In a job, often, you pick two out of those three things:
- Interesting and challenging work
- Competitive compensation (like salary and various perks)
- Fancy job titles
The fancy job title is a nice way to compensate for deficiencies in the other areas, especially in the "interesting work" one. And sadly in many places the job title matters terribly. However, wouldn't it feel depressing if the main achievement in your professional career is, for example, to have reached Partner level instead of having built an amazing product?
At TransferWise, we don't do such job title sugar coating. We call our engineers Product Engineers, that's it. If a fancy title is important for your ego or job satisfaction, TransferWise isn't the right place for you.
Not only does this build a culture with people having the right kind of motivation, it also saves us from tons of organisational and emotional waste. For the company, ensuring that people have the right titles and handling all the problems that come with it usually consumes a tons of resources. But the effect is worse in term of employee happiness: In an organisation that values titles, not having the right one is a huge source of stress. There is only that much stress and pressure a person can handle, we think it's better to use that small capital on building TransferWise rather than worrying about your business card title.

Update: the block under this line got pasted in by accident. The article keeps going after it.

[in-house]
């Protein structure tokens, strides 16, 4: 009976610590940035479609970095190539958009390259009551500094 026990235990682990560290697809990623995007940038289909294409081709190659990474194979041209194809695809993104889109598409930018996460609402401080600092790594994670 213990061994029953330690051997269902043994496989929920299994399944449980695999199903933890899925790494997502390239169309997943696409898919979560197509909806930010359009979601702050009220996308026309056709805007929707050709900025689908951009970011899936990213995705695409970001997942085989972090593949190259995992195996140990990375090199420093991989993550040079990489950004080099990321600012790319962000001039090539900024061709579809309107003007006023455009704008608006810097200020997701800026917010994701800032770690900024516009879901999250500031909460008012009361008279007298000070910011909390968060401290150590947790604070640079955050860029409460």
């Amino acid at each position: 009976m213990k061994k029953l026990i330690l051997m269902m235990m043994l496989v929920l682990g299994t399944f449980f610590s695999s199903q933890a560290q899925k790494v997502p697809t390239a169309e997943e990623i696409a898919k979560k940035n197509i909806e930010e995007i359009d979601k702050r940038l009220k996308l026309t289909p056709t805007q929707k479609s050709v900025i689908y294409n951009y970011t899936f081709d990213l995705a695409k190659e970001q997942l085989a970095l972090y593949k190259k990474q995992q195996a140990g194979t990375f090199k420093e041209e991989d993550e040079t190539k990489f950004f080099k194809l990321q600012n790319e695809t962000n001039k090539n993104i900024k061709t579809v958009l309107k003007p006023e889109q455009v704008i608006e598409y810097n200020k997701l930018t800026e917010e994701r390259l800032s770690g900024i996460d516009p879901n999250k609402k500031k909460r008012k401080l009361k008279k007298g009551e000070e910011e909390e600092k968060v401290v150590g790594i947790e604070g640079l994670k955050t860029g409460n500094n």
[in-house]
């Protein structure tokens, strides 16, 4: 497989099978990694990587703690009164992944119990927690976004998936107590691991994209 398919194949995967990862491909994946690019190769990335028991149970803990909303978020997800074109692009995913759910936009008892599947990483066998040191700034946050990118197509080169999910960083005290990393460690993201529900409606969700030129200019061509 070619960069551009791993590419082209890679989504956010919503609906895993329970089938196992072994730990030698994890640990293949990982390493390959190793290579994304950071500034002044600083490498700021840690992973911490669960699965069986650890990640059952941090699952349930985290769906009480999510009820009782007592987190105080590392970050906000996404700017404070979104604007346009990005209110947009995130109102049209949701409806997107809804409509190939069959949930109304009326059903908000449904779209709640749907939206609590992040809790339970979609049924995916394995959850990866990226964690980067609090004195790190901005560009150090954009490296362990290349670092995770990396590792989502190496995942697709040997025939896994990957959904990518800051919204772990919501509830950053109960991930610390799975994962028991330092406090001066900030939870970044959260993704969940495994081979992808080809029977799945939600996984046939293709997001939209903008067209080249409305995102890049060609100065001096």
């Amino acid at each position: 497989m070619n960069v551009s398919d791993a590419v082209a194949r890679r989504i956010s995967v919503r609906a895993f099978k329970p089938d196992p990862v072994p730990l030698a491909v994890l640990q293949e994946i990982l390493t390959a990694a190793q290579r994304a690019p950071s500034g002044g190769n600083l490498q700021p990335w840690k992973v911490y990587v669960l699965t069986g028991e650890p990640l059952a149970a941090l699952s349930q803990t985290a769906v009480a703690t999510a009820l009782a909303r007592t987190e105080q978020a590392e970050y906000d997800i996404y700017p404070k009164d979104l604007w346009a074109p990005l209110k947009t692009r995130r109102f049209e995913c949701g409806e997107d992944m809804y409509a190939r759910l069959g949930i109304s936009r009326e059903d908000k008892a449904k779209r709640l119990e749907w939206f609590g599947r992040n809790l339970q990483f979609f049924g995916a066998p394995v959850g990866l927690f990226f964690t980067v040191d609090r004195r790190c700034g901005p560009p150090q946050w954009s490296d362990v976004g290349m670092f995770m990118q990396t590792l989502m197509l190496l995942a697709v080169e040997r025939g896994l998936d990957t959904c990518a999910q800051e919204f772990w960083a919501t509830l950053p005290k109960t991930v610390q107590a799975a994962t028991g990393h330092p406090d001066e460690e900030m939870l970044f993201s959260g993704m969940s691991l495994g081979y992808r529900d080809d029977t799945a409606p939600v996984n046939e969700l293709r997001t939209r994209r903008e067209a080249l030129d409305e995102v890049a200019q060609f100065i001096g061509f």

There is of course a social aspect to the job title. To your mother or friends, it's usually much simpler to tell them your nice title than trying to explain them what you actually do. But hopefully building TransferWise makes also for a compelling and not so hard to explain story!
That being said, we have team leads. We run a complex business, which needs to be organized. That's where leads come into play: Point of contact for other teams, ensuring their teams can do their jobs with no obstacles.
Leads in TransferWise grow organically from the teams. Most of our team leads joined as developers in existing teams first. Even for a role like VP of Engineering, after 18 months of search and 40 different candidates interviewed, when finally Harsh joined, he literally wrote code with the teams for the first two months.
We hire developers that have plenty of technical and non-technical qualities. If you want to, and show the initiative and skills needed for a team lead, after a few months your responsibilities change a bit and voila! you are a lead. I'm not saying promoted, as becoming a team lead is not a recompense for some good work. It's more a (often small) change of focus, and a recognition by the person and by its peers that the skills and motivation for leading a team are there.
TransferWisers usually say that one of the reasons for working here is their great coworkers. Things are just friendly here, and our approach to titles is one building block of this good atmosphere.